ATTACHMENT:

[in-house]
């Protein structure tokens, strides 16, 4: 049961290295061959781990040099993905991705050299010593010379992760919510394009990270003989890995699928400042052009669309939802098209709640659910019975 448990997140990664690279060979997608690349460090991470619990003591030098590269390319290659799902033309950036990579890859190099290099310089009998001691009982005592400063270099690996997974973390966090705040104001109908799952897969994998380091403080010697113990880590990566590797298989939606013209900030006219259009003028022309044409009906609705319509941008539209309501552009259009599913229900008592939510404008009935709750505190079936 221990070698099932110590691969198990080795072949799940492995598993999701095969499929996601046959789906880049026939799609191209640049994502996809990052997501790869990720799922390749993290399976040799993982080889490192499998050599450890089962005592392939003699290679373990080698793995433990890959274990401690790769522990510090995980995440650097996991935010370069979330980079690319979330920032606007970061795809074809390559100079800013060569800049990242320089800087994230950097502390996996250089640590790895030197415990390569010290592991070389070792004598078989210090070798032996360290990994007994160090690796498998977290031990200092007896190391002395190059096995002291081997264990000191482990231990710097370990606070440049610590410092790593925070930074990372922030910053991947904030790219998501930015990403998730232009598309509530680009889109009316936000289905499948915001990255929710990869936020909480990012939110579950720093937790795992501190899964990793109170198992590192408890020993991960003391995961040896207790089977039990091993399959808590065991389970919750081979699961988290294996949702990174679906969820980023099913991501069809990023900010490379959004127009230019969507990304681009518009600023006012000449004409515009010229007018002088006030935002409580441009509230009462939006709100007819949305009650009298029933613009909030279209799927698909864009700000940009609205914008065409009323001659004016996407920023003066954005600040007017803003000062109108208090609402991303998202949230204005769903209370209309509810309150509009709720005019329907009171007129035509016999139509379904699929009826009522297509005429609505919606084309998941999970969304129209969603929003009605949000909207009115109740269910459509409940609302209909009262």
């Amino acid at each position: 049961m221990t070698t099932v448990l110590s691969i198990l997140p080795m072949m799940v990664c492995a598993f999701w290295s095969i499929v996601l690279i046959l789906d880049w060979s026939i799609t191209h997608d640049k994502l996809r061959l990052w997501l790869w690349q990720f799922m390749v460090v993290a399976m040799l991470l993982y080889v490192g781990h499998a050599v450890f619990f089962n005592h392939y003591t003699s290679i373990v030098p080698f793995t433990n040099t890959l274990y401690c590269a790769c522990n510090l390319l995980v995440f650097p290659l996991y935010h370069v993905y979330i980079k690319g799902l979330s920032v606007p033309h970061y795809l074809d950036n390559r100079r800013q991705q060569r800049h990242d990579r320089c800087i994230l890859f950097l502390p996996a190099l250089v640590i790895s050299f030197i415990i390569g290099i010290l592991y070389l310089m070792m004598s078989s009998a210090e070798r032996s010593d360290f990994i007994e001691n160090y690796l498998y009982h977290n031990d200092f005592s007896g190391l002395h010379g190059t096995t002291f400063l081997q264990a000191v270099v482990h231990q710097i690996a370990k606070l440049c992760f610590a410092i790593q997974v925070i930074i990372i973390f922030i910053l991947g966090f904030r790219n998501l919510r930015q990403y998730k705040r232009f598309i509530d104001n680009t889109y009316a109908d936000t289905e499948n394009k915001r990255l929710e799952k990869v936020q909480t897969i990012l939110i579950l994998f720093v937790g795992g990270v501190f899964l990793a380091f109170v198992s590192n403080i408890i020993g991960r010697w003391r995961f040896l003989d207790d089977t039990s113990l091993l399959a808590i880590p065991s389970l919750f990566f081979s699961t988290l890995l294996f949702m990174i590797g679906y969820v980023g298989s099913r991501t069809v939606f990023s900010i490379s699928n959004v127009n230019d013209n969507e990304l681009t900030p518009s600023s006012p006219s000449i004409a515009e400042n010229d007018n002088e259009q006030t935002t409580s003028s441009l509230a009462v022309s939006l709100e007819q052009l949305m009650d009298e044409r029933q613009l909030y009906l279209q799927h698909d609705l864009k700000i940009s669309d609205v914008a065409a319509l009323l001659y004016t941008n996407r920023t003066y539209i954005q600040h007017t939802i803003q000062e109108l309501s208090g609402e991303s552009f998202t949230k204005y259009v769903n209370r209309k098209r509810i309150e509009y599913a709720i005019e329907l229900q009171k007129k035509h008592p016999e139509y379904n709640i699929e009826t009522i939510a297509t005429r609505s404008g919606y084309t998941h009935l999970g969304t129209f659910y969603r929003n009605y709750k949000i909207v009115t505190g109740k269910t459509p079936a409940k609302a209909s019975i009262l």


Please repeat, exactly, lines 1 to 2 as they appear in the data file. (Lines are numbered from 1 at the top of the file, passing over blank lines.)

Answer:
[in-house]
């Protein structure tokens, strides 16, 4: 049961290295061959781990040099993905991705050299010593010379992760919510394009990270003989890995699928400042052009669309939802098209709640659910019975 448990997140990664690279060979997608690349460090991470619990003591030098590269390319290659799902033309950036990579890859190099290099310089009998001691009982005592400063270099690996997974973390966090705040104001109908799952897969994998380091403080010697113990880590990566590797298989939606013209900030006219259009003028022309044409009906609705319509941008539209309501552009259009599913229900008592939510404008009935709750505190079936 221990070698099932110590691969198990080795072949799940492995598993999701095969499929996601046959789906880049026939799609191209640049994502996809990052997501790869990720799922390749993290399976040799993982080889490192499998050599450890089962005592392939003699290679373990080698793995433990890959274990401690790769522990510090995980995440650097996991935010370069979330980079690319979330920032606007970061795809074809390559100079800013060569800049990242320089800087994230950097502390996996250089640590790895030197415990390569010290592991070389070792004598078989210090070798032996360290990994007994160090690796498998977290031990200092007896190391002395190059096995002291081997264990000191482990231990710097370990606070440049610590410092790593925070930074990372922030910053991947904030790219998501930015990403998730232009598309509530680009889109009316936000289905499948915001990255929710990869936020909480990012939110579950720093937790795992501190899964990793109170198992590192408890020993991960003391995961040896207790089977039990091993399959808590065991389970919750081979699961988290294996949702990174679906969820980023099913991501069809990023900010490379959004127009230019969507990304681009518009600023006012000449004409515009010229007018002088006030935002409580441009509230009462939006709100007819949305009650009298029933613009909030279209799927698909864009700000940009609205914008065409009323001659004016996407920023003066954005600040007017803003000062109108208090609402991303998202949230204005769903209370209309509810309150509009709720005019329907009171007129035509016999139509379904699929009826009522297509005429609505919606084309998941999970969304129209969603929003009605949000909207009115109740269910459509409940609302209909009262």